It is easy to be daring when reading. You can easily be a secret agent, a seductress, an idealist – whatever your heart desires. It is more difficult in real life. Follow you dreams and carpe diem and all that, but which dream are you to pursue and which day? It becomes so easy to lull through your everyday life with its routines and sensible reasoning. Without my job, there would not be a roof over our heads. Without groceries, no dinner. Without endless loads of laundry, no clothes and no respectable looking mom and kid. Temporary lulls are excellent for catching your breath and planning your next move. However, don’t let you lull turn into a slumber. You’ll end up behind thorny hedges awaiting a shining knight with a miraculous kiss. Knights like that exist, but they are few and far between – and the waiting time is worse than at the dentist’s office. Being the knight yourself is much more fulfilling. Be not a damsel in distress, whether inspired by fairy tales or …

The Reading Group – Elizabeth Noble

I have taken several stabs at this blog entry without a viable result, probably because I have tried to start on a positive note about book clubs and work my way into the novel, but there is an elephant in the library. I love the premise of a novel centered around a book club as “The Reading Group” is, but the (i.e. my) trouble is the gallery of characters in the novel. For approximately half the novel, I was still reminding myself, who was married to who, who had the adulterous husband, whose boy had an accident, and who was a GP. Five women are in the reading group; all of them have one or more men in their lives; all but one have 1-3 named children, two have mothers that also play a role in the novel. There are many characters; the list of characters in front helps, although in my opinion it should not be necessary. I understand the monstrous task Elizabeth Noble has given herself: write a novel with five main characters …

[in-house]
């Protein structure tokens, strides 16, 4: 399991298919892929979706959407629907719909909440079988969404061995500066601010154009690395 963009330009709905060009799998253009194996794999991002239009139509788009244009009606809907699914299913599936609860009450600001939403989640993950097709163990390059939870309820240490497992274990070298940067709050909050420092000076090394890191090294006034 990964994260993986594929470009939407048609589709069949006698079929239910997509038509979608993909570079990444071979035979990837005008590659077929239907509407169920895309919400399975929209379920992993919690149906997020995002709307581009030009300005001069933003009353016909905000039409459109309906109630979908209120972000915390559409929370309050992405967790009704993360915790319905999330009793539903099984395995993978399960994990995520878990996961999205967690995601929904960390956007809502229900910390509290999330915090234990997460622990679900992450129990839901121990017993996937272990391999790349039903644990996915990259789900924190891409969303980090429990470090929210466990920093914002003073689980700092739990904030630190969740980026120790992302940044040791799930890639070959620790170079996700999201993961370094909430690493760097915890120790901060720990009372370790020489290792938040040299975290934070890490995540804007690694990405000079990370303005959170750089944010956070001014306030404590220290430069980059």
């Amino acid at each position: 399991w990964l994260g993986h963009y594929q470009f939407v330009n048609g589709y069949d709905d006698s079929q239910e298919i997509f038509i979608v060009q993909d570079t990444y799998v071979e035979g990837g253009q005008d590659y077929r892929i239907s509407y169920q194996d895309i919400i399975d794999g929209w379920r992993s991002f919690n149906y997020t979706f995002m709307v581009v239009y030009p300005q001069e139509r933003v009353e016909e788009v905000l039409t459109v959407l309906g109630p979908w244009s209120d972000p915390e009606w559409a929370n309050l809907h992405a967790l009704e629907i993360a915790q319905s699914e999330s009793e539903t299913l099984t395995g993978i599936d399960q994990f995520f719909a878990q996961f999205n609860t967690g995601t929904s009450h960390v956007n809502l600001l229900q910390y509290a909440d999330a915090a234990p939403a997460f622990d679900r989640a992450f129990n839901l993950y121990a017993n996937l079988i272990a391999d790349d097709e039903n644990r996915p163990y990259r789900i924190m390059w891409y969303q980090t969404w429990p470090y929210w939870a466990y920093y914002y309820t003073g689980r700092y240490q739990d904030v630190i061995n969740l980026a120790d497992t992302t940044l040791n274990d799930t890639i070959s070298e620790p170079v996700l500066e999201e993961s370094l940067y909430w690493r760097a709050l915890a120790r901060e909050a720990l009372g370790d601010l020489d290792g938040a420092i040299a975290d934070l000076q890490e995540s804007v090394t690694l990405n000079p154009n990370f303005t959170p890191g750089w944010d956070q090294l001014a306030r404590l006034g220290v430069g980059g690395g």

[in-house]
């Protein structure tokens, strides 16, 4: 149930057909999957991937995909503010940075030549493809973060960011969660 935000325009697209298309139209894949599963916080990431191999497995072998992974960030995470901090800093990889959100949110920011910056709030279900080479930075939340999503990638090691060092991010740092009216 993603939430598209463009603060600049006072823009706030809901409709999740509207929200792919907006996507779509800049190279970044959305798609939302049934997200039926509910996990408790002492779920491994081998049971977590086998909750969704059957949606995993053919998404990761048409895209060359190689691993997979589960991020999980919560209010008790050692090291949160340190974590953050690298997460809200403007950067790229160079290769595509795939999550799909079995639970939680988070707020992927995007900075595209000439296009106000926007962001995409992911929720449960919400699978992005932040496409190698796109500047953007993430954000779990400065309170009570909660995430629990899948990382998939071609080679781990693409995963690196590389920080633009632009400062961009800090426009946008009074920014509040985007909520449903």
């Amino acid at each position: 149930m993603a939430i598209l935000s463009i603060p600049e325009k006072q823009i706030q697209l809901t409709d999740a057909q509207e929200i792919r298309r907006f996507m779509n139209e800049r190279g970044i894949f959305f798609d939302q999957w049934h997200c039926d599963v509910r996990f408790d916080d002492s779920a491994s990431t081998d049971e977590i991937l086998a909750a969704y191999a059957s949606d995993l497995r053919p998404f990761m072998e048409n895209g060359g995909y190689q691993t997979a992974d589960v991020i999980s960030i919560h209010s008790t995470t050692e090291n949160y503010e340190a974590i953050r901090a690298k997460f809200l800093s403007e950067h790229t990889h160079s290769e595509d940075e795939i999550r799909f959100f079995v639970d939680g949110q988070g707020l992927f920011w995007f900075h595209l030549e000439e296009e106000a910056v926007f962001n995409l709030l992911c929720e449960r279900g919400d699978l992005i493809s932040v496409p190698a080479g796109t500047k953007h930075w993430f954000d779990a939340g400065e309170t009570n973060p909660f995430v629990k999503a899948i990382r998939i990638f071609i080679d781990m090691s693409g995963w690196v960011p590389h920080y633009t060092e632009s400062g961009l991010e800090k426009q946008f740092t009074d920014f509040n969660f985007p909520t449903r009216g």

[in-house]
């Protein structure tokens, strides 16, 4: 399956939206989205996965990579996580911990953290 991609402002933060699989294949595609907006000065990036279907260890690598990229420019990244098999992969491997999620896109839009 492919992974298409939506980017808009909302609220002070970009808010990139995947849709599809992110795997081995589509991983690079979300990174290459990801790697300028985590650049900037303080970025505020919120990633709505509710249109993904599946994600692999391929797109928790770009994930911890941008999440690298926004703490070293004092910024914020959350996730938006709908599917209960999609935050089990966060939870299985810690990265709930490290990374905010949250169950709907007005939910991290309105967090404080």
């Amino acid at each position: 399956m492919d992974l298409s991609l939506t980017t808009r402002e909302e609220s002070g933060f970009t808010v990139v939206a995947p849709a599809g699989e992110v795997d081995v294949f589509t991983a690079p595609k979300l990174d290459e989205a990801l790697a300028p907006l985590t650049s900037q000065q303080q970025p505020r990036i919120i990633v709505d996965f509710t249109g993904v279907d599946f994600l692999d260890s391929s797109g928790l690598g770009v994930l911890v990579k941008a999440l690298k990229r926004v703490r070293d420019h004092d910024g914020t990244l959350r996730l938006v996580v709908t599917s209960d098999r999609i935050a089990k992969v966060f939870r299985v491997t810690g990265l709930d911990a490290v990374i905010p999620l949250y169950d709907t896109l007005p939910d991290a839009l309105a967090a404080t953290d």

The Ice Queen – Alice Hoffman

What if one of those ugly wishes, we mutter in anger before thinking it through, came true? That is the defining moment in the childhood of the protagonist in “The Ice Queen”, and it turns her into ice. Feel not and be not tempted to make wishes. As an adult, she is then stroke by lightning – literally. What does not kill you, is supposed to make you stronger; but it does not come automatically. The main character has to struggle through and (re)gain her life and sanity. Moreover, this is the story of “The Ice Queen” written in the magnificent Hoffman style of magical realism that hits home every time. “The Ice Queen” is a fairy tale for adults, which makes you question your own life, wishes, passions, direction, and more than anything, that secret many carry that turns into a shard of glass in our eye. With the title as it is, it is impossible not to compare the novel to H. C. Andersen’s fairy tale of the same name. The parallels are …

A new reading chapter

Finally, I am reading again and it is time to blow the dust off Louise’s Home Library. From May until now, I have not read a thing. Unbelievable, I know but nevertheless true. I have however leaped far in other fields during my absence. New job. Horribly long commute for four months. Buying a home and settling in. My son and I are not quite there yet, but we have come a long way. There are still no curtains yet, but a fresh stack of books on my nightstand gives me peace of mind. A new reading chapter has unfolded for me and my son. Two years old now, he is becoming interested in books and reading. A good night story is now obligatory, as is looking in books himself. The other night it was a Disney cookbook for children, but Mickey Mouse is Mickey Mouse and who does not love a good cookbook? I am of course hoping his interest in books and reading is a development and not a phase, and I thoroughly enjoy every moment …